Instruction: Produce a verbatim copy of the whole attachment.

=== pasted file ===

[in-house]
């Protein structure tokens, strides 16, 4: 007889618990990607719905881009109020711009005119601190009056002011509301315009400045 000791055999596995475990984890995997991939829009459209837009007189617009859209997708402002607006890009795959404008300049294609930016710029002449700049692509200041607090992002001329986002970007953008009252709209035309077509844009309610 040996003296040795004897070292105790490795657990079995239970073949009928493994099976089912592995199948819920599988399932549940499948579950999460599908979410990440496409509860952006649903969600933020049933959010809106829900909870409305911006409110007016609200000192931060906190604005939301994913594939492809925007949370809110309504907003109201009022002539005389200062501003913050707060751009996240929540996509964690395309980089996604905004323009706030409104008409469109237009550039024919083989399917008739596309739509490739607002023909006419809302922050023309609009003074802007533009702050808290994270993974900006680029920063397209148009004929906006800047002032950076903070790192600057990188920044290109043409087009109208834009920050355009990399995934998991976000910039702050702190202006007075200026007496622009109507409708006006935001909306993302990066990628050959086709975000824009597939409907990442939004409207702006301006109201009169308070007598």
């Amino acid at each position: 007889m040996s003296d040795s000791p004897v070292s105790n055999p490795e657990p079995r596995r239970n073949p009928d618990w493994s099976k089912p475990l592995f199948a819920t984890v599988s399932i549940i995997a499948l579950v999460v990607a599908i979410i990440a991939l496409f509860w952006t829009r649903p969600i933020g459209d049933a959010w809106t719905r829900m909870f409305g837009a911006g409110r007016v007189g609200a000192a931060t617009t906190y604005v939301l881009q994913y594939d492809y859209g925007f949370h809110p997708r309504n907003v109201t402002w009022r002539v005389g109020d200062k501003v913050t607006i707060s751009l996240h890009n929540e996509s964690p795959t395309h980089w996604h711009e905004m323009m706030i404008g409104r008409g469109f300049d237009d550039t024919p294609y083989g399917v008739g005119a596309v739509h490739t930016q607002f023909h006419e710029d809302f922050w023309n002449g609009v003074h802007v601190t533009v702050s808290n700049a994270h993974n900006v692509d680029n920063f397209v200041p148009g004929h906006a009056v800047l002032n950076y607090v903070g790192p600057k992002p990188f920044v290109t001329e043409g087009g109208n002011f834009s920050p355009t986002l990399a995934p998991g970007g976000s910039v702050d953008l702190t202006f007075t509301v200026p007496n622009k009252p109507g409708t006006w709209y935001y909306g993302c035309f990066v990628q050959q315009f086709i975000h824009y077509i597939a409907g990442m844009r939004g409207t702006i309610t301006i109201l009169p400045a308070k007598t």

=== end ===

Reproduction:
[in-house]
């Protein structure tokens, strides 16, 4: 007889618990990607719905881009109020711009005119601190009056002011509301315009400045 000791055999596995475990984890995997991939829009459209837009007189617009859209997708402002607006890009795959404008300049294609930016710029002449700049692509200041607090992002001329986002970007953008009252709209035309077509844009309610 040996003296040795004897070292105790490795657990079995239970073949009928493994099976089912592995199948819920599988399932549940499948579950999460599908979410990440496409509860952006649903969600933020049933959010809106829900909870409305911006409110007016609200000192931060906190604005939301994913594939492809925007949370809110309504907003109201009022002539005389200062501003913050707060751009996240929540996509964690395309980089996604905004323009706030409104008409469109237009550039024919083989399917008739596309739509490739607002023909006419809302922050023309609009003074802007533009702050808290994270993974900006680029920063397209148009004929906006800047002032950076903070790192600057990188920044290109043409087009109208834009920050355009990399995934998991976000910039702050702190202006007075200026007496622009109507409708006006935001909306993302990066990628050959086709975000824009597939409907990442939004409207702006301006109201009169308070007598």
């Amino acid at each position: 007889m040996s003296d040795s000791p004897v070292s105790n055999p490795e657990p079995r596995r239970n073949p009928d618990w493994s099976k089912p475990l592995f199948a819920t984890v599988s399932i549940i995997a499948l579950v999460v990607a599908i979410i990440a991939l496409f509860w952006t829009r649903p969600i933020g459209d049933a959010w809106t719905r829900m909870f409305g837009a911006g409110r007016v007189g609200a000192a931060t617009t906190y604005v939301l881009q994913y594939d492809y859209g925007f949370h809110p997708r309504n907003v109201t402002w009022r002539v005389g109020d200062k501003v913050t607006i707060s751009l996240h890009n929540e996509s964690p795959t395309h980089w996604h711009e905004m323009m706030i404008g409104r008409g469109f300049d237009d550039t024919p294609y083989g399917v008739g005119a596309v739509h490739t930016q607002f023909h006419e710029d809302f922050w023309n002449g609009v003074h802007v601190t533009v702050s808290n700049a994270h993974n900006v692509d680029n920063f397209v200041p148009g004929h906006a009056v800047l002032n950076y607090v903070g790192p600057k992002p990188f920044v290109t001329e043409g087009g109208n002011f834009s920050p355009t986002l990399a995934p998991g970007g976000s910039v702050d953008l702190t202006f007075t509301v200026p007496n622009k009252p109507g409708t006006w709209y935001y909306g993302c035309f990066v990628q050959q315009f086709i975000h824009y077509i597939a409907g990442m844009r939004g409207t702006i309610t301006i109201l009169p400045a308070k007598t």